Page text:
Let's talk about those. Now, we know that the International Space Station is, for one thing, a laboratory for experiments in human life sciences, but in other areas of science too. Tell me about the science that is on your program. What different kinds of experiments are you going to be doing?

I flew once already, three years ago. I came back thinking about the Station from a very specific perspective. Certainly life science is one important part of the potential of the Station. Another is as a technology demonstrator, to develop technology. Today we have satellites that can do science research in space but the Station will give us a unique opportunity to use the Station as a test bed. I call it "technology demonstrator" translating from Italian. In reality it's more like technology development, meaning, I think, about sciences or instruments that I plan to use in the future in space -- I build it, I go to the Station, and I see if those work. One particular example is a sensor, the sensor called Lazio. This sensor is trying to find hypothetical correlation between earthquakes and variation of the electromagnetic field in low Earth orbit. The original idea was to launch a microsatellite with an on-board sensor. But the Station is giving us an opportunity to have an intermediate step. If I launch a microsatellite with a sensor, the problem is that the microsatellite and the sensor, will never come back; we will never be able to interact with it directly. On the Station it's different because you can have astronauts that can bring up the sensor; you can even bring it down if you need to, or you can have a real time operation on the sensor. So the Station is a test bed to develop technology that can be used in microgravity and in space. In addition to this, certainly there are all the other possibilities for science that has been discussed many times.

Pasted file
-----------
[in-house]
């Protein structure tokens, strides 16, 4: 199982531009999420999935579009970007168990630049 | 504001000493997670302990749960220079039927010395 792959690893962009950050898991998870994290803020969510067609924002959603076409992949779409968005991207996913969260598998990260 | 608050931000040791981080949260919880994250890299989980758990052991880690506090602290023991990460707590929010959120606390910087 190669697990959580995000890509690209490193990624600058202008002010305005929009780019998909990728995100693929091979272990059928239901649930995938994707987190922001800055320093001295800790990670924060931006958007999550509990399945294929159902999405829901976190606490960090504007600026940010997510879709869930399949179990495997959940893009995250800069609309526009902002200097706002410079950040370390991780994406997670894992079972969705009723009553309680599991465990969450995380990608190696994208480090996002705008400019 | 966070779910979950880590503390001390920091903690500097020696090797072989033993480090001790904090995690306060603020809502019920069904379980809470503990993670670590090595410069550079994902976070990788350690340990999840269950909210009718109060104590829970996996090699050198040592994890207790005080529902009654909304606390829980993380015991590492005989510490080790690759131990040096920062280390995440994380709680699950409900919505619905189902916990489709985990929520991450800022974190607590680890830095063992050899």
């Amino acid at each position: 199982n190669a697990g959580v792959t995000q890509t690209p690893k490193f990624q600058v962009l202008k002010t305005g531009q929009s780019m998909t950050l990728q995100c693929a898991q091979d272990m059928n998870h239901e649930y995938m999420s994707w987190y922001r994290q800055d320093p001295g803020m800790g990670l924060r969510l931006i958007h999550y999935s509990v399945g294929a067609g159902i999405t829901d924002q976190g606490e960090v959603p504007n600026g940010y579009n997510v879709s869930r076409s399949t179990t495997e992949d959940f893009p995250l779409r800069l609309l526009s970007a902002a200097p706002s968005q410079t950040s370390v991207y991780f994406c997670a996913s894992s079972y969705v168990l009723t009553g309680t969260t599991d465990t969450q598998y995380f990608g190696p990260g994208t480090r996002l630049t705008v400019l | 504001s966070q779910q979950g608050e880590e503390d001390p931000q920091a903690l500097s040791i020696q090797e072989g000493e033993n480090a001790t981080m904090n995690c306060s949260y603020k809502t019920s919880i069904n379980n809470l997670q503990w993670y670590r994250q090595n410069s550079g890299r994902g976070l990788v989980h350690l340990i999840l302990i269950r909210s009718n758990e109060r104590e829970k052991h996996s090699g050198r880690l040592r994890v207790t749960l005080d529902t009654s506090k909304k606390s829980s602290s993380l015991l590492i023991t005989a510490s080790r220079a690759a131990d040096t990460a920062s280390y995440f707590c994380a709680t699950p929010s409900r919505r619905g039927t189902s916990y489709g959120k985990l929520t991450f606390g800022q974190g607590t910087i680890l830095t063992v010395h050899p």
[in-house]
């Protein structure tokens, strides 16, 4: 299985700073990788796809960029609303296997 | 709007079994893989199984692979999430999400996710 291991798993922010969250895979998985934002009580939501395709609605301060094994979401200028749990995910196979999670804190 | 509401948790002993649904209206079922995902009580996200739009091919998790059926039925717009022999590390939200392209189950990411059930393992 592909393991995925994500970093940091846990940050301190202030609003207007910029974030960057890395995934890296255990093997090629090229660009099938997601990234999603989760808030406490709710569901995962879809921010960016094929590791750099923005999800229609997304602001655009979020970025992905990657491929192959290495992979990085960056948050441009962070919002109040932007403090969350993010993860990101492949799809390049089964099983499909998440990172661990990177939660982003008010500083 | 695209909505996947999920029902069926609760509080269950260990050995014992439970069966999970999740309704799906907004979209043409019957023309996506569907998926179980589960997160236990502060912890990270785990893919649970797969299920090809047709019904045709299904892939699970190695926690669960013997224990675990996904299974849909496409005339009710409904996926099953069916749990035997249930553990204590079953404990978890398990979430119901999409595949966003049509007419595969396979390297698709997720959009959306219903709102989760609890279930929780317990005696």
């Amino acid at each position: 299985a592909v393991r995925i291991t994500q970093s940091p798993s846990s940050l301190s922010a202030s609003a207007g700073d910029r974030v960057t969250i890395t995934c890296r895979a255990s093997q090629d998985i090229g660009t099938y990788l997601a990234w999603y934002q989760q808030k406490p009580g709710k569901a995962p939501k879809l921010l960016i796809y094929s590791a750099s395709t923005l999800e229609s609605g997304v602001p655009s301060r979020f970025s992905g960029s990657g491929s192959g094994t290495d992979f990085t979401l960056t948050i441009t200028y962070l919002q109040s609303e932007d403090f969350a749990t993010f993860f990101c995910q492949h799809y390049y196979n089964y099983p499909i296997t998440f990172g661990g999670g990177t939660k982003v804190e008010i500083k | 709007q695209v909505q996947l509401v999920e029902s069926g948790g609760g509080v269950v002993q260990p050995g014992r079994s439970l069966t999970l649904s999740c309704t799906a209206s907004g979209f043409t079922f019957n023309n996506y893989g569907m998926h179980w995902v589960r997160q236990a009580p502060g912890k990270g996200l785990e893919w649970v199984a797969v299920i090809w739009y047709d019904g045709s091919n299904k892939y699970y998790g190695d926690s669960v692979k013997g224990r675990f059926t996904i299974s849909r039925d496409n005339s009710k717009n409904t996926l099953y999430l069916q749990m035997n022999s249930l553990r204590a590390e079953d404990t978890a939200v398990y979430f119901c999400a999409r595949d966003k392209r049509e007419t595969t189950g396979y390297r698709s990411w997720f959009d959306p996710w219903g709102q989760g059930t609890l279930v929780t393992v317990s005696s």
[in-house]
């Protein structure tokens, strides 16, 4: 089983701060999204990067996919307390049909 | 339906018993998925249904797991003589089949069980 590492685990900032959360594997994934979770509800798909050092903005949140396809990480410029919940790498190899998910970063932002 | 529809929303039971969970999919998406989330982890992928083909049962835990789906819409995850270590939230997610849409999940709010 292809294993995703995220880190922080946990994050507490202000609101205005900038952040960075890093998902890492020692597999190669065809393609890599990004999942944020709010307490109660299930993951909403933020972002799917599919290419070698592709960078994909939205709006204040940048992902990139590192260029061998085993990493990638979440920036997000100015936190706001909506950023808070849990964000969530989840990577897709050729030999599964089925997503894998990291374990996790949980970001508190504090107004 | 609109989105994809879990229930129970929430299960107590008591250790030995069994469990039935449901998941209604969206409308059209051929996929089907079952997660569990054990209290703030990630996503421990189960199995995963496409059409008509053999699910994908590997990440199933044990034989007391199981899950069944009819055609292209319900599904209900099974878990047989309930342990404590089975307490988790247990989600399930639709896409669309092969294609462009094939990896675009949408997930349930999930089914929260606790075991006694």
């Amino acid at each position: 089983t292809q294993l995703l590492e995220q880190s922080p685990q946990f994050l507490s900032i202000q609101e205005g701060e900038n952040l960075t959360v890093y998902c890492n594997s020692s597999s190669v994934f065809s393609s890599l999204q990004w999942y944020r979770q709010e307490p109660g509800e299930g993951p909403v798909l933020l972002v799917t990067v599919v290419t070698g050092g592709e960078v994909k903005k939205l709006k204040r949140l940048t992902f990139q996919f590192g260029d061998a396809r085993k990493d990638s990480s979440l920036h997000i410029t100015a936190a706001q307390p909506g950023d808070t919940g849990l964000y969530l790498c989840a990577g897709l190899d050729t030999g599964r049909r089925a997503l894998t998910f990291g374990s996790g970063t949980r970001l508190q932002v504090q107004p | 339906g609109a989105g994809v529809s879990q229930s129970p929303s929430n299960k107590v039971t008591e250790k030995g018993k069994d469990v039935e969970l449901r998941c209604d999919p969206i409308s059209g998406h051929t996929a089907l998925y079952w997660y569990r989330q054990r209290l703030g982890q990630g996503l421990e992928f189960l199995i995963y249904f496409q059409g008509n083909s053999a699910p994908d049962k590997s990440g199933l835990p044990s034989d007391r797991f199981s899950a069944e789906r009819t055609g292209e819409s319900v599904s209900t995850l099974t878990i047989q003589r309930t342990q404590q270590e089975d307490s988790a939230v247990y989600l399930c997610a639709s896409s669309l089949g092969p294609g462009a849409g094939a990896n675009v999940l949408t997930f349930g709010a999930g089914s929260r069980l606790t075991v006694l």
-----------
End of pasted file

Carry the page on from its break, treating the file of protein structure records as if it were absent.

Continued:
The science program that you're taking to the Station is a result of participation and cooperation from people and agencies from all over Europe. Tell me more about all the people who are involved in getting this program together.

The program started from an idea, a very simple idea. Space is getting closer and closer to the final user. Thinking three-dimensionally is something that today is already possible to do. Flying in space is no longer something far from the daily life. It was a simple idea about two years ago, and then the region where I am -- the name is Lazio, it's around Rome -- started to understand that there were many areas there with a potential or an interest in space -- universities, research centers, small industry and big industry. So there has been an agreement between the region and the minister of research to create an aerospace district. Around the concept of aerospace district, this idea of participating to a spaceflight starts slowly to become a reality. Starting from this part of the initiative, then other pieces from Italy and Europe start to show interest. So there is a part of the experimental program that has the roots in the region, but also interest that slowly was added from other part of Italy or Europe.